In order for people to focus on what you’re saying the clothes you wear should be similar to the clothes that audience members would wear.  However, Karen recommends that there should always be an unexpected element that keeps the audience alert and helps make you memorable.  She suggests, “Rather than hinting at an out-and-out rebel this might simply be the use of a contrasting colour in a tie or a piece of jewellery with personality.”

Judith Campbell from Feel Brand New says it’s important to know your own style and develop how to look like the best version of yourself. Repetition of what works for you can become a very distinctive style e.g. same cut of trouser, always wearing a scarf, creative facial hair, red lipstick. She agrees with Karen that it is important to inject pizzazz into your wardrobe, “You don’t have to reinvent yourself, just learn how to add colour, print, texture that fits with your style personality.”

I recently attended an event at which Claire Boyles from Success Matters spoke about finding your business voice. Claire suggests keeping your outfit in line with your branding. For example she is known for wearing turquoise, a colour that features in her logo and business branding. Regardless of the style of clothing she wears, this consistency and repetition of colour means that whenever people see the colour turquoise they think of her. What better way to be memorable!

Your fabrics of choice are your hidden weapon

I have had the experience of wearing a flimsy cotton frock as a costume for a singing performance that I was particularly nervous about. Normally I’m pretty good at hiding any nerves I’m feeling or using them to my advantage to enhance my performance. However, during this particular performance my legs were trembling so badly that my dress was shaking! I’ve seen other examples of this as well so I always suggest that my clients choose a heavier fabric and a style that won’t show any quivering! Another tip is to choose fabrics that don’t crease where possible, or if they are likely to crease and you are travelling, it is a good idea to bring your outfit to change into when you arrive.

Karen also advises to choose your fabric with care. “Smooth fabrics will always look more authoritative, they indicate that you are more in control.  Textured fabrics look more casual and can look downright untidy.  Light reflective fabrics are often used for evening wear so be careful in your use of these fabrics for business – a small amount can make an outfit look sharper but larger amounts can look inappropriate for daytime public speaking.  With those points in mind consider the timing of your public speaking engagement and your audience.  People who work in services such as counselling will often feel more relaxed listening to a speaker who looks more relaxed (i.e. wearing tactile textures) whereas an audience from the finance sector will usually prefer to listen to a speaker who exudes control through form fitting shapes and smooth fabrics.”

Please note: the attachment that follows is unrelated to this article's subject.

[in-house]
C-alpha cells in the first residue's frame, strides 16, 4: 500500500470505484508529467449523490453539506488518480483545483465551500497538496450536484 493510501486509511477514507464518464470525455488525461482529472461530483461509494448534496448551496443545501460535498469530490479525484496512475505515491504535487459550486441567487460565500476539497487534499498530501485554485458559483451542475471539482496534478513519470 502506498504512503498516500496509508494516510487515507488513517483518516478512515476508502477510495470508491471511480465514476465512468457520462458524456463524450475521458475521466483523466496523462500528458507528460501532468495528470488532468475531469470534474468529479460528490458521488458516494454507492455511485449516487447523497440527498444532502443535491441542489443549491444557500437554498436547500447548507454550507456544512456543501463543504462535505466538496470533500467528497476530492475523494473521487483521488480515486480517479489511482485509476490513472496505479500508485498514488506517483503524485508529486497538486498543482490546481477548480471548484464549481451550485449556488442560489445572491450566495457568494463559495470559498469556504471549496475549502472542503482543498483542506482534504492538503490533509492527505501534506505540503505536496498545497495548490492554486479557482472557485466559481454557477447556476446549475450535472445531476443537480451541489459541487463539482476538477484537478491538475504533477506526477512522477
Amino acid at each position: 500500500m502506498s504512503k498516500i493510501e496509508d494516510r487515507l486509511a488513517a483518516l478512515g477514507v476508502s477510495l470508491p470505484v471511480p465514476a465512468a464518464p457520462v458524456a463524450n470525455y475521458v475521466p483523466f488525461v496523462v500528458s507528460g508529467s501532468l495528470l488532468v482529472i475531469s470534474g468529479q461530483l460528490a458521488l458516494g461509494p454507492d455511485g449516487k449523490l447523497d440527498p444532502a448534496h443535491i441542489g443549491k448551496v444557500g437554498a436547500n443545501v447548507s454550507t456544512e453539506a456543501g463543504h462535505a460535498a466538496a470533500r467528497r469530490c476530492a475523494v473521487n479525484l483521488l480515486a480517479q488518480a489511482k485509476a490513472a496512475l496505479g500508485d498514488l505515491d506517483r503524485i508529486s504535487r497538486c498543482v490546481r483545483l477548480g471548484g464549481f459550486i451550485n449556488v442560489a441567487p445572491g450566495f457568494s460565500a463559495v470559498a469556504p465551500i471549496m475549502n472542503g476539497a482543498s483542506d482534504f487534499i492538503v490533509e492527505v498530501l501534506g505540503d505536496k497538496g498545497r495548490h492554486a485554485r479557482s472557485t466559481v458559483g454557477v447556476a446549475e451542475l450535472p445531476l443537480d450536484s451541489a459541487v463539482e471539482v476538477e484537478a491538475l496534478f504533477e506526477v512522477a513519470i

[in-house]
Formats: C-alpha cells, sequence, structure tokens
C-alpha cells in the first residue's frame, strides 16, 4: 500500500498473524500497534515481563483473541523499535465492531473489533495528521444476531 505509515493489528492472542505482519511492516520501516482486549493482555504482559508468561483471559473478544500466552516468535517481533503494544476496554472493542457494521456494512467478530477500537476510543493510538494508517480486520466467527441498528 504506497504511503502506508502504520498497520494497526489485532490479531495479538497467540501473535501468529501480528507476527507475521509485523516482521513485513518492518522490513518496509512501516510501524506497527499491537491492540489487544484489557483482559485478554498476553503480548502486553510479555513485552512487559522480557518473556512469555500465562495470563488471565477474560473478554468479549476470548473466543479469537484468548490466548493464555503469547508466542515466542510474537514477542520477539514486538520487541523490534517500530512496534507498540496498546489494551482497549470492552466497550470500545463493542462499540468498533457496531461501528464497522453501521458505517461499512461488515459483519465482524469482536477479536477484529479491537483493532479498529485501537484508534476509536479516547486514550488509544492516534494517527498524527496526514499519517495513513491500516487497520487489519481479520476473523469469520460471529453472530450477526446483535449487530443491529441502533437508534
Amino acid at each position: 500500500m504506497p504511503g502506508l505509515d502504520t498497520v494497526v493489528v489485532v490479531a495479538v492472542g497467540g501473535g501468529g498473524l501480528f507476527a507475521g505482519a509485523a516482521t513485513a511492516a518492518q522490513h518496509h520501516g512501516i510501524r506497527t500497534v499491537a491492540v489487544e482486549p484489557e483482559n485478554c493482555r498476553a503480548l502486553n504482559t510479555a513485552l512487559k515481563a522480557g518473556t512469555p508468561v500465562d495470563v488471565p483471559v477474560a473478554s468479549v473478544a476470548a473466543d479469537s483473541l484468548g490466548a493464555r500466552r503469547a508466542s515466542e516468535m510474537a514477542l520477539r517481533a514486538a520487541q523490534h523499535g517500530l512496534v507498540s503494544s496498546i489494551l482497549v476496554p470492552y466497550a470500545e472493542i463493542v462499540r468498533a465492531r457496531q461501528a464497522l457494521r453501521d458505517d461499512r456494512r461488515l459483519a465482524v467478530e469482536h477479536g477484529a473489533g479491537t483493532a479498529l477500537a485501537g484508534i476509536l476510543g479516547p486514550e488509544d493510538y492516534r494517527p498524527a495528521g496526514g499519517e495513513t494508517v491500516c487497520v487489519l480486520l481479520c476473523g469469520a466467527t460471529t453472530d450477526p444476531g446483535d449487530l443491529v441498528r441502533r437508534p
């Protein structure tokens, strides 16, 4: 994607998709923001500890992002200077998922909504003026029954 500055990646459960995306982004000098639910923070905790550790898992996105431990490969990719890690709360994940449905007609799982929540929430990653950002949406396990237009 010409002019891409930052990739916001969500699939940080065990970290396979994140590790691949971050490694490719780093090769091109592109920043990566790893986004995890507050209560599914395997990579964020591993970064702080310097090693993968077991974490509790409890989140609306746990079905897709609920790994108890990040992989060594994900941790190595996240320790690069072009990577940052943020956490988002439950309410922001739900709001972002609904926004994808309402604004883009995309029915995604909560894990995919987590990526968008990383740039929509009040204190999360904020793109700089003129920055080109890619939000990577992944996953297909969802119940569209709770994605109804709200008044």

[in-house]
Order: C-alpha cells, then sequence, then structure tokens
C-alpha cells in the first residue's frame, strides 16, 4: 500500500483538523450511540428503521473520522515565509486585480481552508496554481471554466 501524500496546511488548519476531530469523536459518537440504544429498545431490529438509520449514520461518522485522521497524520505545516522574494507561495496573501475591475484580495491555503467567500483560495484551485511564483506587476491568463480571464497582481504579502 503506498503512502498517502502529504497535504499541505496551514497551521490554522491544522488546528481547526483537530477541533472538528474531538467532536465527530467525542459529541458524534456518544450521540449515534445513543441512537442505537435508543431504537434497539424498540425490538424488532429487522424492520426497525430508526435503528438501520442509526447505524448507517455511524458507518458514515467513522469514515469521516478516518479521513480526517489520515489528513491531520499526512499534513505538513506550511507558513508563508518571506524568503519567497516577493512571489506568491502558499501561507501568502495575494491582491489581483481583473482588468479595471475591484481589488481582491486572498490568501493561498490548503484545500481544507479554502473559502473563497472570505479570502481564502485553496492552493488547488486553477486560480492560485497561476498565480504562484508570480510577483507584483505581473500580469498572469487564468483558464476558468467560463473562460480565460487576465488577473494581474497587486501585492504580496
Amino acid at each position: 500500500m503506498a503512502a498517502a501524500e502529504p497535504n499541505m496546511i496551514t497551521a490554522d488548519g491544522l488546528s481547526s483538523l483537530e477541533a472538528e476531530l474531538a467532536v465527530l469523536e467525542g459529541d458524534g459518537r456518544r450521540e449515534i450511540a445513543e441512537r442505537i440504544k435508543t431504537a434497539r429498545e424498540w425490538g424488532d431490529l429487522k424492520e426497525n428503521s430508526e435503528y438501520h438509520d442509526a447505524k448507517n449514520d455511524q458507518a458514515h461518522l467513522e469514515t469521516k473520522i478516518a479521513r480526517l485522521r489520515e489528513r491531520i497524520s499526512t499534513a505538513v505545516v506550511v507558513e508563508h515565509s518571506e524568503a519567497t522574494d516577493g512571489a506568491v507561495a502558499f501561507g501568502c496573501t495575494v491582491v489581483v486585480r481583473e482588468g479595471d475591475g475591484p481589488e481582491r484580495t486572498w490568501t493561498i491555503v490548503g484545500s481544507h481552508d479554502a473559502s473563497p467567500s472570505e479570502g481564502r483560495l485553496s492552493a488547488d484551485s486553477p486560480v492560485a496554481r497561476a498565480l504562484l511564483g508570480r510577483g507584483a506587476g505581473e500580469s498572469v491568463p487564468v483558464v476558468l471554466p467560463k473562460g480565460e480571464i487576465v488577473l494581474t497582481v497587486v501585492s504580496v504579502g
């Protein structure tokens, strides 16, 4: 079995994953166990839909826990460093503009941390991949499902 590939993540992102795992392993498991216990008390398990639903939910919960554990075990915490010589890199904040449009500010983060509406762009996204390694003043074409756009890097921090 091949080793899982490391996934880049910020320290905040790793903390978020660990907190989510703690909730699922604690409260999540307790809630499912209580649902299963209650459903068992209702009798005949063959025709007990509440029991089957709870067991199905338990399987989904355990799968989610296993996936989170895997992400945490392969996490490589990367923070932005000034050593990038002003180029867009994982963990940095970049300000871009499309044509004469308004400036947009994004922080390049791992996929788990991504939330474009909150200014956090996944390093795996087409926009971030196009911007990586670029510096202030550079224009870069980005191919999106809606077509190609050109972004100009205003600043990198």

Look good, feel good

Judith Campbell says 91 per cent of women agreed with the statement, “When I look good, I feel good.”  For many of us clothes are so much more than something to cover our modesty and keep us warm.  They can be confidence-boosters with transformative powers.  You probably have garments and accessories that make you feel great such as a favourite pair of high heels or a lucky tie. Just putting on these garments can help to change your posture and the way you carry yourself, and even your change your behaviour to enhance your performance.

It’s also important to choose an outfit that fits and flatters so that you feel great. Janice Bruce, Design Consultant for Home and Fashion, suggests dressing to suit your body type; you can minimise areas by selecting a style that skims your body rather than hugs it and by clever use of colour e.g. dark colours can sometimes be better on top is you are disguising a larger bust size, similarly for the bottom if a larger hip size.

Importantly, your outfit should be clean and well ironed with no missing buttons or falling hemlines and your shoes should be polished. Shoes with rubber soles are better if you are on a wooden floor as they make less noise when you move around. Think about your overall look including make-up, hairstyle and carefully selected accessories (avoid jewellery that jangles).

Ultimately though, it’s about ensuring that whatever you choose to wear is appropriate, comfortable, allows you to move well and makes you feel great.

What do you think? Have you seen any presentations in which the speaker’s outfit and image were spot on? What about those who got it completely wrong? How did it impact on their presentation? Please feel free to share your thoughts in the comments section.

A special thanks to Karen Finlayson, Judith Campbell and Janice Bruce for their contributions to this post. Next time I’ll focus specifically on how you can use colour in your outfit to enhance your presentation. In the meantime, if you would like more hints and tips about public speaking, head over to www.grow-your-potential.com or follow me on Twitter @Grow_Potential